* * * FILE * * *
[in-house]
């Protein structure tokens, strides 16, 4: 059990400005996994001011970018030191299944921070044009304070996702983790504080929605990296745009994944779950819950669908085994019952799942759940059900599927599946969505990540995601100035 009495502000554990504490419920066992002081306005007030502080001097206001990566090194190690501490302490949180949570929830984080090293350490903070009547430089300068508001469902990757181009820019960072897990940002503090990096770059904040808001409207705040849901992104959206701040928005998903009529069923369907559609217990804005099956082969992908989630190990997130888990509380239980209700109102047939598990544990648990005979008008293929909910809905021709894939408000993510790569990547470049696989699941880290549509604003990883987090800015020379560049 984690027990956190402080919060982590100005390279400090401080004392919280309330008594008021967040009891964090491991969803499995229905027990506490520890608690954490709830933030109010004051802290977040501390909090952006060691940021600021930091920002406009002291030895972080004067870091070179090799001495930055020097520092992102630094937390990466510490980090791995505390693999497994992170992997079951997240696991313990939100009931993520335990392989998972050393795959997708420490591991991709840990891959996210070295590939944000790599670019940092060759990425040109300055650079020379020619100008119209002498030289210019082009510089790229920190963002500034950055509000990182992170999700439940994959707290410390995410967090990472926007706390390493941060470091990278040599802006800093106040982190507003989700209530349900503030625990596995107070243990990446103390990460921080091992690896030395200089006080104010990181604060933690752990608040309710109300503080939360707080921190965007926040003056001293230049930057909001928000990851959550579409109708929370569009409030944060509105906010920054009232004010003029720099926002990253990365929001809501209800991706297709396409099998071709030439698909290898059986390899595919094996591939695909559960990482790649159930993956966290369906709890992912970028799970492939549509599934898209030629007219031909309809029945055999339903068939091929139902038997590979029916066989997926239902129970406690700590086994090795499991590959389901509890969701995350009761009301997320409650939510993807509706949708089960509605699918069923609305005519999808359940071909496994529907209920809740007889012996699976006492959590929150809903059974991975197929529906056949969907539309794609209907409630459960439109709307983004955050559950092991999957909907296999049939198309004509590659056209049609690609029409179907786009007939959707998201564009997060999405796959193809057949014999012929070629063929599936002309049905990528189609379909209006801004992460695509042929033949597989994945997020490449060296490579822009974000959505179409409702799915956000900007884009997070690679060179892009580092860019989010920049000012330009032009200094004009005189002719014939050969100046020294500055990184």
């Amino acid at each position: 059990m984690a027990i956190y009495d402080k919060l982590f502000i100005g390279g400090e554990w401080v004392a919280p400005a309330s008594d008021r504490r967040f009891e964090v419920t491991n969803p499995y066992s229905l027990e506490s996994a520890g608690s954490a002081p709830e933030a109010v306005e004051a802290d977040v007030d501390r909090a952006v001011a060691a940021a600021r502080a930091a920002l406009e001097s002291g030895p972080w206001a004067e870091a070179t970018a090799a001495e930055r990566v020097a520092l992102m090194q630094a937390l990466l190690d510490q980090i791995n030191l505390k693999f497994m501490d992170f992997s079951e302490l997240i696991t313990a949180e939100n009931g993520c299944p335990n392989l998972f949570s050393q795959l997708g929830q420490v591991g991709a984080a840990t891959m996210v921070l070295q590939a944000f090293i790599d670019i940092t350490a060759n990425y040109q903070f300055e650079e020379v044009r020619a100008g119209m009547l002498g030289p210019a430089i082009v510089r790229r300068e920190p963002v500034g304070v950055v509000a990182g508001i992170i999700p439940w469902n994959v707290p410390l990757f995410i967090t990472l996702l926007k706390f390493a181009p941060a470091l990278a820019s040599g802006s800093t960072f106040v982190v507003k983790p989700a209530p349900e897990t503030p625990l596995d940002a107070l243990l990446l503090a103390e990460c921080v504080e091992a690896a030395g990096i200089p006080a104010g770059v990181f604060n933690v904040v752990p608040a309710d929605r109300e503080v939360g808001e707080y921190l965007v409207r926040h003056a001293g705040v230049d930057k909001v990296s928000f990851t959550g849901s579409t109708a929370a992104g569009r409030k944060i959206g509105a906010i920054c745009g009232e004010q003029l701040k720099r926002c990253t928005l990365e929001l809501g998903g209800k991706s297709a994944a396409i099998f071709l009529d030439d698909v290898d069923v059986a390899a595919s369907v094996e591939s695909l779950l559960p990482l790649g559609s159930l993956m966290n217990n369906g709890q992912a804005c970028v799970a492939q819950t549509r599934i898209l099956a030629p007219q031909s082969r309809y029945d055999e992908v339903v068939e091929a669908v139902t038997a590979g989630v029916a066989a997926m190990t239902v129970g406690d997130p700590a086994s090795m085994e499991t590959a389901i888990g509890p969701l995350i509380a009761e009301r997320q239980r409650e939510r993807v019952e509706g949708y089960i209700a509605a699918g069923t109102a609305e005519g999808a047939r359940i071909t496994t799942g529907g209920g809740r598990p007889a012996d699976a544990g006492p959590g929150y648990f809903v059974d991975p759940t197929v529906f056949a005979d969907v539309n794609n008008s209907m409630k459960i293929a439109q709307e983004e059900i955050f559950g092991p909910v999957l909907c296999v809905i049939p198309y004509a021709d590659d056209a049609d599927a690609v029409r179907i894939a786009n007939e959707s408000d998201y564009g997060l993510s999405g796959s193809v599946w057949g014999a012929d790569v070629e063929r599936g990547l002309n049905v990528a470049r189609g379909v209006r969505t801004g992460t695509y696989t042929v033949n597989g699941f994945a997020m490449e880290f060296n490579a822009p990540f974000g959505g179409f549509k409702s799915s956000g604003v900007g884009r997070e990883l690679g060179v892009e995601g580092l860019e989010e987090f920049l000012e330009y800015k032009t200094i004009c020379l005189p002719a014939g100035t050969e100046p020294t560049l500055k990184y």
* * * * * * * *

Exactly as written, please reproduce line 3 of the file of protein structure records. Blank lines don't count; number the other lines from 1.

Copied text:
């Amino acid at each position: 059990m984690a027990i956190y009495d402080k919060l982590f502000i100005g390279g400090e554990w401080v004392a919280p400005a309330s008594d008021r504490r967040f009891e964090v419920t491991n969803p499995y066992s229905l027990e506490s996994a520890g608690s954490a002081p709830e933030a109010v306005e004051a802290d977040v007030d501390r909090a952006v001011a060691a940021a600021r502080a930091a920002l406009e001097s002291g030895p972080w206001a004067e870091a070179t970018a090799a001495e930055r990566v020097a520092l992102m090194q630094a937390l990466l190690d510490q980090i791995n030191l505390k693999f497994m501490d992170f992997s079951e302490l997240i696991t313990a949180e939100n009931g993520c299944p335990n392989l998972f949570s050393q795959l997708g929830q420490v591991g991709a984080a840990t891959m996210v921070l070295q590939a944000f090293i790599d670019i940092t350490a060759n990425y040109q903070f300055e650079e020379v044009r020619a100008g119209m009547l002498g030289p210019a430089i082009v510089r790229r300068e920190p963002v500034g304070v950055v509000a990182g508001i992170i999700p439940w469902n994959v707290p410390l990757f995410i967090t990472l996702l926007k706390f390493a181009p941060a470091l990278a820019s040599g802006s800093t960072f106040v982190v507003k983790p989700a209530p349900e897990t503030p625990l596995d940002a107070l243990l990446l503090a103390e990460c921080v504080e091992a690896a030395g990096i200089p006080a104010g770059v990181f604060n933690v904040v752990p608040a309710d929605r109300e503080v939360g808001e707080y921190l965007v409207r926040h003056a001293g705040v230049d930057k909001v990296s928000f990851t959550g849901s579409t109708a929370a992104g569009r409030k944060i959206g509105a906010i920054c745009g009232e004010q003029l701040k720099r926002c990253t928005l990365e929001l809501g998903g209800k991706s297709a994944a396409i099998f071709l009529d030439d698909v290898d069923v059986a390899a595919s369907v094996e591939s695909l779950l559960p990482l790649g559609s159930l993956m966290n217990n369906g709890q992912a804005c970028v799970a492939q819950t549509r599934i898209l099956a030629p007219q031909s082969r309809y029945d055999e992908v339903v068939e091929a669908v139902t038997a590979g989630v029916a066989a997926m190990t239902v129970g406690d997130p700590a086994s090795m085994e499991t590959a389901i888990g509890p969701l995350i509380a009761e009301r997320q239980r409650e939510r993807v019952e509706g949708y089960i209700a509605a699918g069923t109102a609305e005519g999808a047939r359940i071909t496994t799942g529907g209920g809740r598990p007889a012996d699976a544990g006492p959590g929150y648990f809903v059974d991975p759940t197929v529906f056949a005979d969907v539309n794609n008008s209907m409630k459960i293929a439109q709307e983004e059900i955050f559950g092991p909910v999957l909907c296999v809905i049939p198309y004509a021709d590659d056209a049609d599927a690609v029409r179907i894939a786009n007939e959707s408000d998201y564009g997060l993510s999405g796959s193809v599946w057949g014999a012929d790569v070629e063929r599936g990547l002309n049905v990528a470049r189609g379909v209006r969505t801004g992460t695509y696989t042929v033949n597989g699941f994945a997020m490449e880290f060296n490579a822009p990540f974000g959505g179409f549509k409702s799915s956000g604003v900007g884009r997070e990883l690679g060179v892009e995601g580092l860019e989010e987090f920049l000012e330009y800015k032009t200094i004009c020379l005189p002719a014939g100035t050969e100046p020294t560049l500055k990184y």